Illinois eavesdropping law faces challenges
Illinois: In October of 2009 Michael Allison brought a digital recorder to a session at the Illinois Second Judicial Circuit Court where he was contesting a citation; he brought the recorder because he was informed that there would be no official transcript of the session. When Judge Kimbara Graham-Harrell noticed the device she immediately notified Allison that he was eavesdropping on their conversation and violating illinois law. Allison was charged with a Class 1 felony, punishable by up to 15 years in prison, and soon faced more charges, and up to 75 years in prison total, for prior recorded conversations with other officials and police. All recordings were taken in regards to his legal situation.
The charges against Allison, and others in similar situations, stem from the Illinois eavesdropping act, which has not only been used to shield private citizens but public officials performing public duties such as police during a traffic stop or a judge during a public court hearing. In August, the ACLU filed a challenge to the law, arguing that prohibiting the recording of public officials in the course of public duties infringes on first and fourth amendment rights. On September 13, 2011 United States Court of Appeals for the Seventh Circuit Judge Richard Posner expressed trepidation over a possible weakening of the law. He noted that the ACLU would face many challenges if they continue their fight. The ACLU is continuing their challenge, however, and will seek a federal injunction to prevent the Cook County States' Attorney from prosecuting others with violations of the act.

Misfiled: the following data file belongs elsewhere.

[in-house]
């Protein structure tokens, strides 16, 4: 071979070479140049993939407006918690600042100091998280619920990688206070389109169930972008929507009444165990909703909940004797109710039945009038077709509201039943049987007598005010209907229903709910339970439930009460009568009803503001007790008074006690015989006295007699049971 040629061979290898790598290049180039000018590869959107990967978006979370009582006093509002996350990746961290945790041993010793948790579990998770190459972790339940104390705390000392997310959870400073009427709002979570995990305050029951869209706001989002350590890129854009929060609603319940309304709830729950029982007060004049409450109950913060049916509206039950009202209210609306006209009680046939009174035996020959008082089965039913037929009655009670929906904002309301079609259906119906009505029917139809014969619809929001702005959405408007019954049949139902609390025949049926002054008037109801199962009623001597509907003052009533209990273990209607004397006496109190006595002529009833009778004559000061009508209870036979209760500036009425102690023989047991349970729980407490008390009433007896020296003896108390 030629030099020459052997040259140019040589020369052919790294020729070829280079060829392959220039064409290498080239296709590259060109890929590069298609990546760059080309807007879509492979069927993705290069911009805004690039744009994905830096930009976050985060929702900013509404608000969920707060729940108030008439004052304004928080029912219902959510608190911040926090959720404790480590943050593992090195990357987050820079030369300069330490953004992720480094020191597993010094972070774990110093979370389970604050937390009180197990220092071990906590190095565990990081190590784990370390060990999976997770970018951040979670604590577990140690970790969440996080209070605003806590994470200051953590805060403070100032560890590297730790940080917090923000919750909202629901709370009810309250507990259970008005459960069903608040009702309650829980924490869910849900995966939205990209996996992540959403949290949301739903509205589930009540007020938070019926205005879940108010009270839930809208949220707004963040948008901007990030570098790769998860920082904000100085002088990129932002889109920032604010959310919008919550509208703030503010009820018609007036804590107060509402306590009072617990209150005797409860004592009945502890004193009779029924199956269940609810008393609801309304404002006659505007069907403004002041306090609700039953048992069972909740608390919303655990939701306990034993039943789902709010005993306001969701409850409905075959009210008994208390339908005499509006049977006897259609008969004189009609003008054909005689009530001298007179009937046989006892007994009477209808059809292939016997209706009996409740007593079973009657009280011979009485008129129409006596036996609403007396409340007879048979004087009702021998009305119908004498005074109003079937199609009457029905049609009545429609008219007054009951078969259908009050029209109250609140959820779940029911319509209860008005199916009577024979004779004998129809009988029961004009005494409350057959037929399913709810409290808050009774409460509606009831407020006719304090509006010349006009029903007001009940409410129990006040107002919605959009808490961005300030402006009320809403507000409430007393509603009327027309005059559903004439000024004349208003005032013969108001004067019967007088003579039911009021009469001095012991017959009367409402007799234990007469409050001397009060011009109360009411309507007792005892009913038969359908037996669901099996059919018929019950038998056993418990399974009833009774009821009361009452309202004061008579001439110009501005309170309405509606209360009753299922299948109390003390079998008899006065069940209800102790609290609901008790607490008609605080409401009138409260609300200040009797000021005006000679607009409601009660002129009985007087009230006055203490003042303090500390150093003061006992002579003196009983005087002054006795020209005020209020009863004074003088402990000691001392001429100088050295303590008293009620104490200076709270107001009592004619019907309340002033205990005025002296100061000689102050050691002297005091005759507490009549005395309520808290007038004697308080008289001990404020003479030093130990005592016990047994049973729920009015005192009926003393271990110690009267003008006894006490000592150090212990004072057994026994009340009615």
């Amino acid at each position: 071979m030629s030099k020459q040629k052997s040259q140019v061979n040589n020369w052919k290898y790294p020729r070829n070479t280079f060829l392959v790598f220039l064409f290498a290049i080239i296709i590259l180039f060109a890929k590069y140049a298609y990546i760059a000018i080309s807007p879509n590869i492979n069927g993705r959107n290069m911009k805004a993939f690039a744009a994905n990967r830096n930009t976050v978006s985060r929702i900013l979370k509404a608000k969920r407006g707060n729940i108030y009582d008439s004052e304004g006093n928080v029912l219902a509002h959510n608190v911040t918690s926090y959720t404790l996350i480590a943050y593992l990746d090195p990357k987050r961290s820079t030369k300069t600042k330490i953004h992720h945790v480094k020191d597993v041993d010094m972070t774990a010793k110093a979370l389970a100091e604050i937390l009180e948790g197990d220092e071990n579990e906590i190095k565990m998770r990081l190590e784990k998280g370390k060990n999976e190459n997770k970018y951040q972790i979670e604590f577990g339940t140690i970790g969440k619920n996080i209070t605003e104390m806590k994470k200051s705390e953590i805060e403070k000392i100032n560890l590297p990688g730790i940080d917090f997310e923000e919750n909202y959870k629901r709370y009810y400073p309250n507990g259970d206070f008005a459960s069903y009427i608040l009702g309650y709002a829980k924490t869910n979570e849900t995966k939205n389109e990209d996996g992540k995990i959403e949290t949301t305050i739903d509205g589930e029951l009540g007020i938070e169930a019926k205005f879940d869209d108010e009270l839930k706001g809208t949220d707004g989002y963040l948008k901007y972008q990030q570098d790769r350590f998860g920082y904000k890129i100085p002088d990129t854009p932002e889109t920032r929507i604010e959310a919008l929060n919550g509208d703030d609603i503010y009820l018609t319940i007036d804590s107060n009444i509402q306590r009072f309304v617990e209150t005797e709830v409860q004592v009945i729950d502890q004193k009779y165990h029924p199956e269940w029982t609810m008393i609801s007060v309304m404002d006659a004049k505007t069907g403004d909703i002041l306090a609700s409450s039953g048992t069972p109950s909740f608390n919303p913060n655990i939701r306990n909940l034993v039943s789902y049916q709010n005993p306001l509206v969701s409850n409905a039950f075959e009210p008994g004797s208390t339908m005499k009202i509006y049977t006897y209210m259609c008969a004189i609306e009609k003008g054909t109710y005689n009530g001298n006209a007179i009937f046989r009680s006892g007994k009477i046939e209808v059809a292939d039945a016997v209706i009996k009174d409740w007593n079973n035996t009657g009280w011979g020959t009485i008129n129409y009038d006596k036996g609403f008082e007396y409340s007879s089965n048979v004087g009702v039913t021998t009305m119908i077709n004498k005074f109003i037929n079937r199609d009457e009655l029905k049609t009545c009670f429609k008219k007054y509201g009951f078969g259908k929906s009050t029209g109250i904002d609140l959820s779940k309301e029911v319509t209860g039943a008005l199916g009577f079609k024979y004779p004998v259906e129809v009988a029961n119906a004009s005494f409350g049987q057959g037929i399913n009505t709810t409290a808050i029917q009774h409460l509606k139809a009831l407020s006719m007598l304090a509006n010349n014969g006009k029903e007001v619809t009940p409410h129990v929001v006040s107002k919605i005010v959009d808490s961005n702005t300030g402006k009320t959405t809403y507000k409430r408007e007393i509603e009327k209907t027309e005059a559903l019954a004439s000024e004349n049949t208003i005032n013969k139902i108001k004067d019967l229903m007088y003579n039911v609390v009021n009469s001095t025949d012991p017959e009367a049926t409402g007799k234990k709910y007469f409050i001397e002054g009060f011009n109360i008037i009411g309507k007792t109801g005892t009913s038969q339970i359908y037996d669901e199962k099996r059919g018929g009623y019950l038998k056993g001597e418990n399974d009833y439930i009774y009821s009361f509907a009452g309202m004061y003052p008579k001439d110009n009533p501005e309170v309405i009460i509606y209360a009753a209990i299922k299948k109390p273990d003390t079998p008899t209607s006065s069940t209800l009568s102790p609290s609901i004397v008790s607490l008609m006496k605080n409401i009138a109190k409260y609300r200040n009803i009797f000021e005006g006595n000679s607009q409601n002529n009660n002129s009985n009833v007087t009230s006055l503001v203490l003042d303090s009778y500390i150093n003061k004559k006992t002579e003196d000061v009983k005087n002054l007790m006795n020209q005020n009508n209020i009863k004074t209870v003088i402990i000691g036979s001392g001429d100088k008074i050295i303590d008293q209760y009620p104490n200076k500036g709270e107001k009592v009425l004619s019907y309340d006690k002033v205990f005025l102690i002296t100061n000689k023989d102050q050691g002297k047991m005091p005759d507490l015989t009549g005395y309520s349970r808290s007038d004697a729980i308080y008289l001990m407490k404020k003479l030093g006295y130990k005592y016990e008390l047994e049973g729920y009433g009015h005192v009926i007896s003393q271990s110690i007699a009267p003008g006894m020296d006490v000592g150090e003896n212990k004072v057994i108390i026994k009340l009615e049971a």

On September 19, 2011, Judge David Frankland ruled in favor of Allison, throwing out all charges against him. In his ruling, Frankland stated that the Illinois eavesdropping statute is unconstitutional. At the time of the time of the ruling, Allison was contemplating a civil case for wrongful prosecution in order to challenge the state law. Just a few days after the ruling, the Crawford County State's Attorney indicated that the State would likely file an appeal.
- ↑ 1.0 1.1 1.2 Chicago Sun-Times, "Eavesdropping law shields officials," September 28, 2011
- ↑ The Chicago Tribune, "ACLU challenges Illinois eavesdropping act," August 19, 2011
- ↑ 3.0 3.1 The Huffington Post, "Illinois Eavesdropping Law Supported By Influential Circuit Judge," September 14, 2011
- ↑ 4.0 4.1 My Wabash Valley, "Ruling On Recording Law Enforcement Case," September 19, 2011
- ↑ Daily News Online, "State to appeal Allision decision," September 23, 2011
|This article was written by Amanda Qualls, an Assistant Staff Writer for the State Courts Project on Judgepedia. She can be reached at email@example.com.|